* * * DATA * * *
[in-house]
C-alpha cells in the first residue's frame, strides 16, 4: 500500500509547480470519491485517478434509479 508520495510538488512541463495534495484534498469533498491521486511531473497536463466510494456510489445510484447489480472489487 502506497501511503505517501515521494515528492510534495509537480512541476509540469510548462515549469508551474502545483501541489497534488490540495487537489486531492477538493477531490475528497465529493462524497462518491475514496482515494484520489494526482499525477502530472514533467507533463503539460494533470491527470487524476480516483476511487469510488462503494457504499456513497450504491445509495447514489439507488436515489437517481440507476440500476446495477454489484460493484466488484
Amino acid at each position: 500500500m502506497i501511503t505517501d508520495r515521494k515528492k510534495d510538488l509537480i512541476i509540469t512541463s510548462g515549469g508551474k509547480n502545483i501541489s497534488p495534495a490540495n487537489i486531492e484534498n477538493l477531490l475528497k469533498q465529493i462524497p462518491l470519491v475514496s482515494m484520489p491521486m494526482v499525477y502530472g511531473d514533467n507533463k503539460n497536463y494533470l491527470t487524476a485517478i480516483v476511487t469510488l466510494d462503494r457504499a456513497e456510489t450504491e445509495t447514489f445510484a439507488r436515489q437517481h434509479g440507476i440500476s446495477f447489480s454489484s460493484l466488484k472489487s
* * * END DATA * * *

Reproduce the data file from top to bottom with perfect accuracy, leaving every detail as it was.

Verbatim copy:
[in-house]
C-alpha cells in the first residue's frame, strides 16, 4: 500500500509547480470519491485517478434509479 508520495510538488512541463495534495484534498469533498491521486511531473497536463466510494456510489445510484447489480472489487 502506497501511503505517501515521494515528492510534495509537480512541476509540469510548462515549469508551474502545483501541489497534488490540495487537489486531492477538493477531490475528497465529493462524497462518491475514496482515494484520489494526482499525477502530472514533467507533463503539460494533470491527470487524476480516483476511487469510488462503494457504499456513497450504491445509495447514489439507488436515489437517481440507476440500476446495477454489484460493484466488484
Amino acid at each position: 500500500m502506497i501511503t505517501d508520495r515521494k515528492k510534495d510538488l509537480i512541476i509540469t512541463s510548462g515549469g508551474k509547480n502545483i501541489s497534488p495534495a490540495n487537489i486531492e484534498n477538493l477531490l475528497k469533498q465529493i462524497p462518491l470519491v475514496s482515494m484520489p491521486m494526482v499525477y502530472g511531473d514533467n507533463k503539460n497536463y494533470l491527470t487524476a485517478i480516483v476511487t469510488l466510494d462503494r457504499a456513497e456510489t450504491e445509495t447514489f445510484a439507488r436515489q437517481h434509479g440507476i440500476s446495477f447489480s454489484s460493484l466488484k472489487s